A Multifunctional Nanocomposite for the Improvement of Fuel Cells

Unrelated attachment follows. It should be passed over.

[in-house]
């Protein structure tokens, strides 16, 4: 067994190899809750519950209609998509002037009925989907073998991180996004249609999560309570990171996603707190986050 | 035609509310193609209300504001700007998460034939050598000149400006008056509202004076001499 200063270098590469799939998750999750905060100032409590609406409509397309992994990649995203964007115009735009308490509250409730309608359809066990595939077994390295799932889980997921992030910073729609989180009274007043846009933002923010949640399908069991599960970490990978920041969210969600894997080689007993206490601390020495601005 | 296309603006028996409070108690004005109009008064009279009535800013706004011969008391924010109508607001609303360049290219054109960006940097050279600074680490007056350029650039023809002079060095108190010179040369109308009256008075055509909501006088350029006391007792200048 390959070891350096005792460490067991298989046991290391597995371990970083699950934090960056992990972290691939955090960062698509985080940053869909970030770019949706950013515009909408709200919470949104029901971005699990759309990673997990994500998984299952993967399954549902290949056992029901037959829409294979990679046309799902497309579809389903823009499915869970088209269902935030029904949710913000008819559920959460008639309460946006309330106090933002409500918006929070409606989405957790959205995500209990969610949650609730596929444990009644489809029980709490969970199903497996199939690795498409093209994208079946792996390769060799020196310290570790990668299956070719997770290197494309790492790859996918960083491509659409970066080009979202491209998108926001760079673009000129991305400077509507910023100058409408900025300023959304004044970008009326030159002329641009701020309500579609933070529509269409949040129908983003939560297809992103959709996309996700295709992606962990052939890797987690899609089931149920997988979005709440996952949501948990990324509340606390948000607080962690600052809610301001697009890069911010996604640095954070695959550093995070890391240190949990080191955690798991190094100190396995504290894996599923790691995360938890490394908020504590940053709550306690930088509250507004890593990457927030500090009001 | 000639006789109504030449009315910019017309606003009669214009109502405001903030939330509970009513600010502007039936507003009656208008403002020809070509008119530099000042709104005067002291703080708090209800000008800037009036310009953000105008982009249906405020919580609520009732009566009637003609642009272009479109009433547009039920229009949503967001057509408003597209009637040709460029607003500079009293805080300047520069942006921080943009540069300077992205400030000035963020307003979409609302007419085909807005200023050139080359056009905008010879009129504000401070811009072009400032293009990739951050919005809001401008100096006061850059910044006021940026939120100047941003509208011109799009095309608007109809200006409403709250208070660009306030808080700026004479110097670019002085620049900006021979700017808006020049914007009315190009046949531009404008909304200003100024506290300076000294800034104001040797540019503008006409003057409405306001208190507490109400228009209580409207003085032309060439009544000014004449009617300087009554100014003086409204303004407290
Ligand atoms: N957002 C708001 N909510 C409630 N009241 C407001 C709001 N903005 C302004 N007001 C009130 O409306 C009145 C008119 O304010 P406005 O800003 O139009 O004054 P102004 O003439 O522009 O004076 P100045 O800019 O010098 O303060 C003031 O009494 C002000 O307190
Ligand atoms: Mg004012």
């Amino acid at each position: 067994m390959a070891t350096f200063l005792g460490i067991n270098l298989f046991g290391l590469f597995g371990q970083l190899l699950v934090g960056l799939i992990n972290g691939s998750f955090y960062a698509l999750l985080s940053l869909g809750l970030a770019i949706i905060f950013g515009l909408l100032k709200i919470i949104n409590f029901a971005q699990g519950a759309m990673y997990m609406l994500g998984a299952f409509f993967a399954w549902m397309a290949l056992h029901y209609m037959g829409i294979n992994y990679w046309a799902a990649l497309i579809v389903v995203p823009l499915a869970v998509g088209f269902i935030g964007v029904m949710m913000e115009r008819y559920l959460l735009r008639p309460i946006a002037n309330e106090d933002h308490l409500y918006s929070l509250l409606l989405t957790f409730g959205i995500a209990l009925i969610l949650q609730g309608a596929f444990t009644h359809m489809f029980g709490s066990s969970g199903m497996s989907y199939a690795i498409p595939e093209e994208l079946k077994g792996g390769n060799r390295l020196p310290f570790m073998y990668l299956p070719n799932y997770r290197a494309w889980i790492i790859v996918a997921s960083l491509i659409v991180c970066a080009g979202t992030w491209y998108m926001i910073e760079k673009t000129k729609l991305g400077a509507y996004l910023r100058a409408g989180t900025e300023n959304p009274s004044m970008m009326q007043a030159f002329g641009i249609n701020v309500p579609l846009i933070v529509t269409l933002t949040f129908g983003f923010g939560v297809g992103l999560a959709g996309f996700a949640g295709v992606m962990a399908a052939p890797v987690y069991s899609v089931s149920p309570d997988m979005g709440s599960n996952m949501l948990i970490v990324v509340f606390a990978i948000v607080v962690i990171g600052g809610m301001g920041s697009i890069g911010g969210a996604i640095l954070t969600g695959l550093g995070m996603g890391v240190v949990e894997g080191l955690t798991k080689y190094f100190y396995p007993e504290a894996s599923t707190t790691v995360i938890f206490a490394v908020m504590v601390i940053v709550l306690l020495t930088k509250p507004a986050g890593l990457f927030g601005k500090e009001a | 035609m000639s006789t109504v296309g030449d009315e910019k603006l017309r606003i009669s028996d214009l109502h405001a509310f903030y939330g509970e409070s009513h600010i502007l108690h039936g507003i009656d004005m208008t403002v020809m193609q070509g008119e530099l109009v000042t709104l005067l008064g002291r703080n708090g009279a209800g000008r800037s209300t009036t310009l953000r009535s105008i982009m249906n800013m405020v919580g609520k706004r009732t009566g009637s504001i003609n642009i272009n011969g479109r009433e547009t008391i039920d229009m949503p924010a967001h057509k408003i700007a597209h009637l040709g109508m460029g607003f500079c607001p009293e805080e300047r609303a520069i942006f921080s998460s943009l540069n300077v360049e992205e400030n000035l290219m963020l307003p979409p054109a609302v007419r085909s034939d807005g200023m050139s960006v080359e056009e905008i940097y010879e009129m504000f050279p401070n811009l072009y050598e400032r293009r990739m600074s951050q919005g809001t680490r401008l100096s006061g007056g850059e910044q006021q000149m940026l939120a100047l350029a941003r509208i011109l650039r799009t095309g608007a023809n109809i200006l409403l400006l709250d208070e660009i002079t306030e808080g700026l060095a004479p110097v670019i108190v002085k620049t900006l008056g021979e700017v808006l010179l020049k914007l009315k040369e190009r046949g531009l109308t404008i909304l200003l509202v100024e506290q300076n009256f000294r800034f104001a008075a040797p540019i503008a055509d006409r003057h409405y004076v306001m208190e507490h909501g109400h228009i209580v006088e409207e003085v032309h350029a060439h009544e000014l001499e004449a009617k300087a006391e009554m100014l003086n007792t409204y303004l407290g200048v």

To improve the performance of solid oxide fuel cells (SOFCs) at low temperatures, researchers at WVU have developed a novel multifunctional nanocomposite for use in fuel cells using atomic layer deposition. This deposition approach can be used to modify and redesign the internal surface of solid oxide fuel cell cathodes. Electrodes in solid oxide fuel cells are engineered to be porous to generate an internal surface area for accessing the reactant gas. The electrochemical reactions of the cell occur on the surface serving as the pathway for catalytic reactions. The electrodes of the cell are responsible for the transport process. The resulting composite layer controls the selective wetting of the catalyst on the surface. The novel composite layer has been demonstrated to result in a significant reduction of cell polarization resistance by over 50 percent and a substantial increase of power density of almost 400 percent. The performance enhancement is facilitated by the high-density catalyst which alters the charge and mass transfer pathway and subsequently extends the electrochemical active area to the entire surface. Christopher Menchini chris.menchini@mail.wvu.edu 304-293-9577

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